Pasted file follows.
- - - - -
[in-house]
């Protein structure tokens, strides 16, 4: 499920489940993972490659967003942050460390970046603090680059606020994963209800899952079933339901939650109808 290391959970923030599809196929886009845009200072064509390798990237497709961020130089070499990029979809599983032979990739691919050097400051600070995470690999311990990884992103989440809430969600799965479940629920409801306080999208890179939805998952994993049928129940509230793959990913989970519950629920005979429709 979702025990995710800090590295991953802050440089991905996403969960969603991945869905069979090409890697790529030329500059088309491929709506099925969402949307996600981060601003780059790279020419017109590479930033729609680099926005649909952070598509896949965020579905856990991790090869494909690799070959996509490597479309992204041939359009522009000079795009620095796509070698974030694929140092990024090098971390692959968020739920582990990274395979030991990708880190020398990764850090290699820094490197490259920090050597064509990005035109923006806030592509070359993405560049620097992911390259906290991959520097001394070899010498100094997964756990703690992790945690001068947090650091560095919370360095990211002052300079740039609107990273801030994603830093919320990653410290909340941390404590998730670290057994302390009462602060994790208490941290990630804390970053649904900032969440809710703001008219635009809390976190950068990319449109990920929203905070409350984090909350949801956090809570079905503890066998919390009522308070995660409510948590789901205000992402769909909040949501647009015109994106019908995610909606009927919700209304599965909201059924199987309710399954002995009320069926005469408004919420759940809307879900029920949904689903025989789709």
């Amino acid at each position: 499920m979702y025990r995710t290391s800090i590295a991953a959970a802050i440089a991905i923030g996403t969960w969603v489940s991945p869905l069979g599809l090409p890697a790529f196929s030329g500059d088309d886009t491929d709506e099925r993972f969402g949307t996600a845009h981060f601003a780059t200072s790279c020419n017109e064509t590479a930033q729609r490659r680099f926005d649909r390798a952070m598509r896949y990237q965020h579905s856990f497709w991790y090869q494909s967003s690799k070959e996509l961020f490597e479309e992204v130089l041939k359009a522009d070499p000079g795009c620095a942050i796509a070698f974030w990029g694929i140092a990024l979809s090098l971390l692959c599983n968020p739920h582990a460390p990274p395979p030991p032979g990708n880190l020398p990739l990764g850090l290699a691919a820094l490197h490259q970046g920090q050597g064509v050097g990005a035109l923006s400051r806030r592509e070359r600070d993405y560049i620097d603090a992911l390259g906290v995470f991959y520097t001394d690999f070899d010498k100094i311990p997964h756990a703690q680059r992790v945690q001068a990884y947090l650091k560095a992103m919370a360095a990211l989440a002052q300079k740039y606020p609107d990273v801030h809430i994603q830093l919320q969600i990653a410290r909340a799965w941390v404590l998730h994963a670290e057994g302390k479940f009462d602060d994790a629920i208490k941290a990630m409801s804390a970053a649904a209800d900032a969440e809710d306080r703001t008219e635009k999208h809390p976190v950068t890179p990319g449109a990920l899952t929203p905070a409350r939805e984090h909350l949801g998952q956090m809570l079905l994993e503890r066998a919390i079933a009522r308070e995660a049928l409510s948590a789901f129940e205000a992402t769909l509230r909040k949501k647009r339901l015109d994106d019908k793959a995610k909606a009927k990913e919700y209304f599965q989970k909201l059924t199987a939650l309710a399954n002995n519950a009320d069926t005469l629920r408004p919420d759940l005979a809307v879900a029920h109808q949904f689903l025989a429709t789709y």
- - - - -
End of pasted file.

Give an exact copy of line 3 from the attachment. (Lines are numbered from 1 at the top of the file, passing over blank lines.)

């Amino acid at each position: 499920m979702y025990r995710t290391s800090i590295a991953a959970a802050i440089a991905i923030g996403t969960w969603v489940s991945p869905l069979g599809l090409p890697a790529f196929s030329g500059d088309d886009t491929d709506e099925r993972f969402g949307t996600a845009h981060f601003a780059t200072s790279c020419n017109e064509t590479a930033q729609r490659r680099f926005d649909r390798a952070m598509r896949y990237q965020h579905s856990f497709w991790y090869q494909s967003s690799k070959e996509l961020f490597e479309e992204v130089l041939k359009a522009d070499p000079g795009c620095a942050i796509a070698f974030w990029g694929i140092a990024l979809s090098l971390l692959c599983n968020p739920h582990a460390p990274p395979p030991p032979g990708n880190l020398p990739l990764g850090l290699a691919a820094l490197h490259q970046g920090q050597g064509v050097g990005a035109l923006s400051r806030r592509e070359r600070d993405y560049i620097d603090a992911l390259g906290v995470f991959y520097t001394d690999f070899d010498k100094i311990p997964h756990a703690q680059r992790v945690q001068a990884y947090l650091k560095a992103m919370a360095a990211l989440a002052q300079k740039y606020p609107d990273v801030h809430i994603q830093l919320q969600i990653a410290r909340a799965w941390v404590l998730h994963a670290e057994g302390k479940f009462d602060d994790a629920i208490k941290a990630m409801s804390a970053a649904a209800d900032a969440e809710d306080r703001t008219e635009k999208h809390p976190v950068t890179p990319g449109a990920l899952t929203p905070a409350r939805e984090h909350l949801g998952q956090m809570l079905l994993e503890r066998a919390i079933a009522r308070e995660a049928l409510s948590a789901f129940e205000a992402t769909l509230r909040k949501k647009r339901l015109d994106d019908k793959a995610k909606a009927k990913e919700y209304f599965q989970k909201l059924t199987a939650l309710a399954n002995n519950a009320d069926t005469l629920r408004p919420d759940l005979a809307v879900a029920h109808q949904f689903l025989a429709t789709y």